Germans observe Easter traditions

by Petra Lessoing
86th Airlift Wing Public Affairs

The hunt for Easter eggs is the main feature of Easter for children. Photo by FamVeld/

The meaning of Easter is universal, but it’s celebrated differently throughout the world. Even in the various states of Germany, people observe different traditions and customs. Little trees in backyards are decorated with Easter eggs, special Easter wreaths hang on entrance doors, and in houses, Germans put branches of forsythias, willow catkins and other trees in vases and decorate them with Easter eggs and ornaments. In some towns, Easter trees are put up, fountains are decorated with eggs, flowers and garlands, and Easter markets with selling booths and merry-go-rounds are held.

The Easter market in Kaiserslautern with merry-go-round is set up in front of Stiftskirche and continues through Thursday.

The Kaiserslauten Garten-schau will have a life-sized Easter Bunny passing out Easter treats to children starting at 1 p.m. April 1.

For children, the most famous symbol of Easter is the Easter Bunny, who is as fascinating as Santa Claus. But while they get to see Santa Claus, the Easter Bunny stays invisible. Children believe that the Easter Bunny and his helpers dye the eggs, bring them to their homes and hide them in the house or in the backyard for them to find. The hunt for Easter eggs is the main feature of Easter for children.

The symbol of the Easter egg began in the ancient past. Early philosophers gave special significance to the oval shape of elemental things, from the raindrop to the seed, and the oval Easter egg is an outgrowth of ancient pagan rites associated with the rebirth of nature.

For the Egyptians, Greeks and Romans, the egg was a symbol of fertility and life. They put clay and marble eggs in graves to facilitate the dead passing into another world.

In China 5,000 years ago, it was tradition to give away decorated eggs for the beginning of spring. In Finland, people claim that the universe derived from one giant egg. In Persia, eggs were only combined with spring festivities, because during the season of the new sun, poultry started laying eggs again.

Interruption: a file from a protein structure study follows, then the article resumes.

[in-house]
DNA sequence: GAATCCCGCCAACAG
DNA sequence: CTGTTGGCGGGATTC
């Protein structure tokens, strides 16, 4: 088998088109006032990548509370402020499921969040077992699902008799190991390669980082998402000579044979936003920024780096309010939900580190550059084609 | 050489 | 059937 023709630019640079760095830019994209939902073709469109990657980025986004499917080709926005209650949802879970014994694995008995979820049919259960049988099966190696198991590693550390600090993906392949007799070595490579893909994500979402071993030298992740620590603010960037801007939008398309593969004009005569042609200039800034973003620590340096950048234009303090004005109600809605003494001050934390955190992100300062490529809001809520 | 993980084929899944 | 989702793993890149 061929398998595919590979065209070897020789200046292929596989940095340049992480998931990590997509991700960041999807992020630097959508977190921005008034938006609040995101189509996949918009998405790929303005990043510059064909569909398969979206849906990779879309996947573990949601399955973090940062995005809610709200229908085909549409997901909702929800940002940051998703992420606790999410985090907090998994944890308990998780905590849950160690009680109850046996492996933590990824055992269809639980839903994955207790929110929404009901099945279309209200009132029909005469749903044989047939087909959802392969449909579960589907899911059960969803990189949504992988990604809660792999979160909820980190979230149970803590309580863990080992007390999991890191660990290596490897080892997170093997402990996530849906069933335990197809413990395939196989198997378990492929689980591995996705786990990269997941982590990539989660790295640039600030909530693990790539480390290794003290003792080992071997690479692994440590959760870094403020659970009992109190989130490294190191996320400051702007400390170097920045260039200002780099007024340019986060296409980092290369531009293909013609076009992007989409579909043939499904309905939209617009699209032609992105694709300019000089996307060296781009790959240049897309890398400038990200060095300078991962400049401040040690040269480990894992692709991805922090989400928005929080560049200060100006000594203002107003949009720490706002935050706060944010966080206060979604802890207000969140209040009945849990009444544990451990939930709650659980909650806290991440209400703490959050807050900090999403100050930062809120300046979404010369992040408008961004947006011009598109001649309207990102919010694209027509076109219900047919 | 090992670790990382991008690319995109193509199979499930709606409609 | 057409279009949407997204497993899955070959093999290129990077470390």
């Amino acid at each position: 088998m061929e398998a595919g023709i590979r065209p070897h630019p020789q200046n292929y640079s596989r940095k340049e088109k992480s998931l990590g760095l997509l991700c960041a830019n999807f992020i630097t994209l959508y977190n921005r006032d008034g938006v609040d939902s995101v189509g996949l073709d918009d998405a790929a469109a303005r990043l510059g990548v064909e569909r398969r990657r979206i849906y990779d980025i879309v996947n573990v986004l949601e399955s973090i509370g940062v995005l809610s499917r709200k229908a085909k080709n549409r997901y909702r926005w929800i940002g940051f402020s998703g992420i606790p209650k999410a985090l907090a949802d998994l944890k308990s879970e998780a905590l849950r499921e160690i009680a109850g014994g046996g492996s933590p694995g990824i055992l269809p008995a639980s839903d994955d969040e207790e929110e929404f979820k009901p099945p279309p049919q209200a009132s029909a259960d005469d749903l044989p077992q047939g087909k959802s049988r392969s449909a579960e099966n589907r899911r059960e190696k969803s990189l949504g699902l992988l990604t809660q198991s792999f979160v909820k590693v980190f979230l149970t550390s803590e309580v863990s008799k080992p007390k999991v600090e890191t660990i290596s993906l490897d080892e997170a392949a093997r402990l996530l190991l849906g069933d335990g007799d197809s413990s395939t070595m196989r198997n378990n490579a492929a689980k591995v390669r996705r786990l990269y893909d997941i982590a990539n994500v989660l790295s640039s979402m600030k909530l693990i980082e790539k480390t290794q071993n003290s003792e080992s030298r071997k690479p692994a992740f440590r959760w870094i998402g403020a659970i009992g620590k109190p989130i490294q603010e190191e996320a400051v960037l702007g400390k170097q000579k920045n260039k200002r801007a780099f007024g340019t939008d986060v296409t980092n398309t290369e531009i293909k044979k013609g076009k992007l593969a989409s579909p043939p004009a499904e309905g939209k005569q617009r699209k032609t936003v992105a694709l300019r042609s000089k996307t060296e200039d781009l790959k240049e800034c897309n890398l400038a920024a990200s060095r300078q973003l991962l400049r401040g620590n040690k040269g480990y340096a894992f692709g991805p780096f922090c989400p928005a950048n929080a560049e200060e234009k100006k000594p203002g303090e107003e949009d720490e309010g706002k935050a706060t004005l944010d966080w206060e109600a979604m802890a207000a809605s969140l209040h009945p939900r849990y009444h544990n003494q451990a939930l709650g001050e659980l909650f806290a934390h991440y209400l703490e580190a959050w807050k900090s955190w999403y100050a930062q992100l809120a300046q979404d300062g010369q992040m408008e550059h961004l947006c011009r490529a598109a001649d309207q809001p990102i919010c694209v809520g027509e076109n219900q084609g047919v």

It has not been explored why eggs play such a big role on Easter. A reason might be the strict prohibition by church to eat eggs during Lent.

In former times, decorated eggs were given as gifts throughout the year. Later it was just done on Easter. It was not only the Easter Bunny giving away eggs, but also storks, foxes and donkeys were the bearers of eggs in mythology. In 1682, the Easter Bunny was mentioned for the first time. When the production of Easter chocolate and bunnies as well as the printing of Easter picture books and postcards began around 1850, the long-eared bunny became an Easter trademark.

In Germany, Easter celebrations start the Thursday before Good Friday, called “Gruendonnerstag,” or green Thursday. The word green is not associated with the color but rather with the old German verb “grienen,” which means “to bemoan.” It’s a custom in German families to eat green vegetables that day, preferably spinach.

The following day, Good Friday, is an official German holiday. For Protestants it is one of the most important religious holidays, while Roman Catholics strictly observe it as a day of fasting.

Editor’s Note:
This article was published in a previous edition of the Kaiserslautern American and the information has been updated to reflect this year’s events.